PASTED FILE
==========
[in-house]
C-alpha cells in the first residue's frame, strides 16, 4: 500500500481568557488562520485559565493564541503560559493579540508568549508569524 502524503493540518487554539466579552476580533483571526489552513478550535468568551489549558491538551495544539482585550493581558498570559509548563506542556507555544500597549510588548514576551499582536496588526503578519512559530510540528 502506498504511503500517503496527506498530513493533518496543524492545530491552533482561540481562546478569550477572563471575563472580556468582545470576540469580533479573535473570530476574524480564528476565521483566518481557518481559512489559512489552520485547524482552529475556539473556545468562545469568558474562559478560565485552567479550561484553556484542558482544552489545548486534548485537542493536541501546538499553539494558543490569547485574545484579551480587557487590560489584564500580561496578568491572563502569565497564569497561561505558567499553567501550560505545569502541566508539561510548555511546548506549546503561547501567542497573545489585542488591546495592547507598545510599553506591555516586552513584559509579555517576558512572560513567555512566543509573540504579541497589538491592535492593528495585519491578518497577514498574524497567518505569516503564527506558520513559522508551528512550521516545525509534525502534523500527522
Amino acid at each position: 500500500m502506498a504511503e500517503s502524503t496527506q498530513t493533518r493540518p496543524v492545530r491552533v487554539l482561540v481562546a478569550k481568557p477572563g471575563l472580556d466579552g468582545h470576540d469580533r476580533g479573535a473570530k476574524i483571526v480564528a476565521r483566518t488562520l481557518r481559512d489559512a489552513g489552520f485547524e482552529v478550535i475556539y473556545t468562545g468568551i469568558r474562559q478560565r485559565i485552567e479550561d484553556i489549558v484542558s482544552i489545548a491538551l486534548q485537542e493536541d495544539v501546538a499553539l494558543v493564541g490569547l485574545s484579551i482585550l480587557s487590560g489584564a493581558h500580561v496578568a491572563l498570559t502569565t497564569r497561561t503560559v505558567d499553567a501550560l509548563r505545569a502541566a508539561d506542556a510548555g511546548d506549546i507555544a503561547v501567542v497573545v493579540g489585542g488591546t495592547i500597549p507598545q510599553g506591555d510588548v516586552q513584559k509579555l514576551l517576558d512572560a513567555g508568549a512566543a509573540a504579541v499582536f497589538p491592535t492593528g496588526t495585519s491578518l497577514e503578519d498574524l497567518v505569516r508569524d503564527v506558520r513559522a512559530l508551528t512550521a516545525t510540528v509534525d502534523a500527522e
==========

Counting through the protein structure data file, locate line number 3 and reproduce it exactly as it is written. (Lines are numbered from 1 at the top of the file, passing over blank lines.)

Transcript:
Amino acid at each position: 500500500m502506498a504511503e500517503s502524503t496527506q498530513t493533518r493540518p496543524v492545530r491552533v487554539l482561540v481562546a478569550k481568557p477572563g471575563l472580556d466579552g468582545h470576540d469580533r476580533g479573535a473570530k476574524i483571526v480564528a476565521r483566518t488562520l481557518r481559512d489559512a489552513g489552520f485547524e482552529v478550535i475556539y473556545t468562545g468568551i469568558r474562559q478560565r485559565i485552567e479550561d484553556i489549558v484542558s482544552i489545548a491538551l486534548q485537542e493536541d495544539v501546538a499553539l494558543v493564541g490569547l485574545s484579551i482585550l480587557s487590560g489584564a493581558h500580561v496578568a491572563l498570559t502569565t497564569r497561561t503560559v505558567d499553567a501550560l509548563r505545569a502541566a508539561d506542556a510548555g511546548d506549546i507555544a503561547v501567542v497573545v493579540g489585542g488591546t495592547i500597549p507598545q510599553g506591555d510588548v516586552q513584559k509579555l514576551l517576558d512572560a513567555g508568549a512566543a509573540a504579541v499582536f497589538p491592535t492593528g496588526t495585519s491578518l497577514e503578519d498574524l497567518v505569516r508569524d503564527v506558520r513559522a512559530l508551528t512550521a516545525t510540528v509534525d502534523a500527522e